Rescuing bees from a rotten poplar tree

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A bee hive at home in the hollow trunk of a poplar tree.
A bee hive at home in the hollow trunk of a poplar tree.

A week ago I received a call from Gavin, my bee buddy, about a wild hive in a local tree. The bees had made their home in the hollow trunk of a poplar tree, one of a row of trees that were all marked to be removed as part of a native revegitation activity by Marrickville Council.

The arborists were up for helping remove the hive, as long as some beekeepers were ready to deal with the actual bees.

Off comes the top of the tree!
Off comes the top of the tree!

The starting point was to take off the top of the tree, which the arborist did at the highest point he could reach. The hollow extended past the fork of the tree, and a small number of bees immediately started using their new hive access…

The tree now cut free at its base.
The tree now cut free at its base.

With the support of the on-truck crane, the arborist (equipped with a borrowed veil) cut through the base of the tree. It was then laid down on the ground, read for us to start work.

Yup, that's a hollow tree!
Yup, that’s a hollow tree!

It was amazing to see how rotted out the tree was, and apparently this is a common problem with poplars. (Of note, there’s research that says that bees benefit from fungi, which assists their immune systems.)

Once the tree was on the ground, I started vacuuming up the bees using a ‘beevac’. This is essentially the same as a sawdust collector that catches material before it gets to the vacuum cleaner, only in this case it’s a collector for bees. (Sorry, no photo of this, I was too busy using the beevac!)

Cutting open the tree.
Cutting open the tree.

With the further assistance of the brave aborist, we opened up the hive, by chainsawing off slices of the trunk. We were then able to cut out and remove the comb, which was a mix of brood and honey.

The remains of an amazing natural hive.
The remains of an amazing natural hive.

Once we’d worked our way along the full length of the trunk, it became fully apparent how large the hive was. It was a very healthy colony, with no signs of pests or diseases, and plenty of activity.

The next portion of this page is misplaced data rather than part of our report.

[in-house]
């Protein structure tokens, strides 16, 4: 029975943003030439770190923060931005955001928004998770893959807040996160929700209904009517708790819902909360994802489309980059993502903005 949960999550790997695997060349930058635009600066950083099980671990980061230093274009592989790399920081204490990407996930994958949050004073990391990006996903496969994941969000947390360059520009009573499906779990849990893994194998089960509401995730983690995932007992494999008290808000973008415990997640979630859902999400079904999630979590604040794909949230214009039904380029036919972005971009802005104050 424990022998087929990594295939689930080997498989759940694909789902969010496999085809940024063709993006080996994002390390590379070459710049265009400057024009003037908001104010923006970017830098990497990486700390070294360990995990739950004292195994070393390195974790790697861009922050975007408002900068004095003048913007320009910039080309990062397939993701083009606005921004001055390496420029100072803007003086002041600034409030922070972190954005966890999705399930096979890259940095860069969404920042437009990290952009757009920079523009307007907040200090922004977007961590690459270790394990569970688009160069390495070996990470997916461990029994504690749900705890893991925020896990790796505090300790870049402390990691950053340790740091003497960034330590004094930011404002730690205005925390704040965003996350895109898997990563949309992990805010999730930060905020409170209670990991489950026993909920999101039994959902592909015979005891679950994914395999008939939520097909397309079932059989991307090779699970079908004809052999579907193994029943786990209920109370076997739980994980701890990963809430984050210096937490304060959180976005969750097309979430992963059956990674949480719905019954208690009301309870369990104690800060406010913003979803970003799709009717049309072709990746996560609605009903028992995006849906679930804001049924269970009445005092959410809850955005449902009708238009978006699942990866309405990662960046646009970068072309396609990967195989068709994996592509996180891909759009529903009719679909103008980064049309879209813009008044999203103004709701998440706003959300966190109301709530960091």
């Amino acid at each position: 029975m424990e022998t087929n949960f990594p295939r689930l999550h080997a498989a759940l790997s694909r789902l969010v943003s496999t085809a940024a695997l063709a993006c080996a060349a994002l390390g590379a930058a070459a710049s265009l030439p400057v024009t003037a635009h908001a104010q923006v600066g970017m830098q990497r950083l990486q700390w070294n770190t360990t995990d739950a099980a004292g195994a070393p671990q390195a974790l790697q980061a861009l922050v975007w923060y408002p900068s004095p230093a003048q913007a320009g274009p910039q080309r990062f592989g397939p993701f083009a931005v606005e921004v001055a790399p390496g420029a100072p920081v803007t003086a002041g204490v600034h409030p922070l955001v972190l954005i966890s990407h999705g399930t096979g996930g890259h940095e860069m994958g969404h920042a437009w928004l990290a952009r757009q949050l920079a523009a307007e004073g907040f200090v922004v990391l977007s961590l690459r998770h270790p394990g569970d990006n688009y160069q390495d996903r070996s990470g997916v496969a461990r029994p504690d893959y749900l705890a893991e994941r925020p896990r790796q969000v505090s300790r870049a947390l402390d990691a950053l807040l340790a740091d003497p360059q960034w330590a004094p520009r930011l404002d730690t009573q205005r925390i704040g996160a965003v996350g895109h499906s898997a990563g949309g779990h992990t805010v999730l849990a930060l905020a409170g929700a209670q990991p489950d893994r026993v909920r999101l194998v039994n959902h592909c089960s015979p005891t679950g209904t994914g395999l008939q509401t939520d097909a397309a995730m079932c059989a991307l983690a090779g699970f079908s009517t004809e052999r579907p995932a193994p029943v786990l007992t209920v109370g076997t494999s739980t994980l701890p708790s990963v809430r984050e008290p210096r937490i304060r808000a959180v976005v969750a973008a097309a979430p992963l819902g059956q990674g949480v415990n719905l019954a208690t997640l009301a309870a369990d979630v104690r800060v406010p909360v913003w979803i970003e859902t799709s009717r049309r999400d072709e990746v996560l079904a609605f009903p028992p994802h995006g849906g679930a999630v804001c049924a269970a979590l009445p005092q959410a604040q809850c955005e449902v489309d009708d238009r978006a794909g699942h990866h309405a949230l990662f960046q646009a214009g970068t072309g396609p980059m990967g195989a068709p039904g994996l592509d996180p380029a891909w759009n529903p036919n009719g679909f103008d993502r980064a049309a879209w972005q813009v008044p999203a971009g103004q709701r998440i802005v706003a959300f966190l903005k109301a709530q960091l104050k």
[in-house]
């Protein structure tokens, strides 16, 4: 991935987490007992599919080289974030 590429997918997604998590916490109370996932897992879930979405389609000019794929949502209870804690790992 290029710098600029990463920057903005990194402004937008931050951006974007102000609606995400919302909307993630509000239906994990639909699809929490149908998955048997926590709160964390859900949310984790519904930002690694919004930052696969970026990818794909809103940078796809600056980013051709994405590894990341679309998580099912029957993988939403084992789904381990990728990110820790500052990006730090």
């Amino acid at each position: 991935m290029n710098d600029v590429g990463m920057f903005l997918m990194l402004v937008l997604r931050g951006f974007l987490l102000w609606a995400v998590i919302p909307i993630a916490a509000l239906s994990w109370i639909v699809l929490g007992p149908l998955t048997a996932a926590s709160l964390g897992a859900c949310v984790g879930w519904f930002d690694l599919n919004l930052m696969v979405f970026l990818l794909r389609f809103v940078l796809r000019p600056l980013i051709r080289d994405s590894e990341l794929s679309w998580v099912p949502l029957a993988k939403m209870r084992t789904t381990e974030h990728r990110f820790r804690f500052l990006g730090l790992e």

The bees transferred into a new hive.
The bees transferred into a new hive.

Once finished, we emptied the box of vacuumed-up bees into a Kenyan top-bar hive, along with the brood comb. We then left the bees to hopefully settle into their new home.

What surprised everyone was how relaxed the bees were. Despite attacking their home with a chainsaw over the period of an hour, they didn’t go on attack. The aborist received one minor sting on his wrist where his glove had pulled up, but there were otherwise no stings at all.

A truly amazing morning, and great experience for a new beekeeper such as myself.

(Postscript: the bees decided they didn’t like their new home, and the flew away the following day. Ah well, at least they were saved from the woodchipper, and hopefully they’ll find themselves another good home. Better luck next time for us beekeepers!)

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2 thoughts on “Rescuing bees from a rotten poplar tree

    Katrina Wilkins said:
    March 24, 2015 at 12:14 pm

    James your willingness to participate in a bee adventure knows no bounds. Good on you. You need a full time film crew to document your adventures.

    Katrina

    Sent from my iPhone

    >

    solarbeez said:
    March 24, 2015 at 3:04 pm

    Hmmm. “It was a very healthy colony, with no signs of pests or diseases, and plenty of activity.” I wonder if the bees were free of varroa or if they had adapted to them.
    Here’s a thought. Nail a board back on that length of tree and stick it in your backyard. I’ll bet that hollow tree would attract another swarm.

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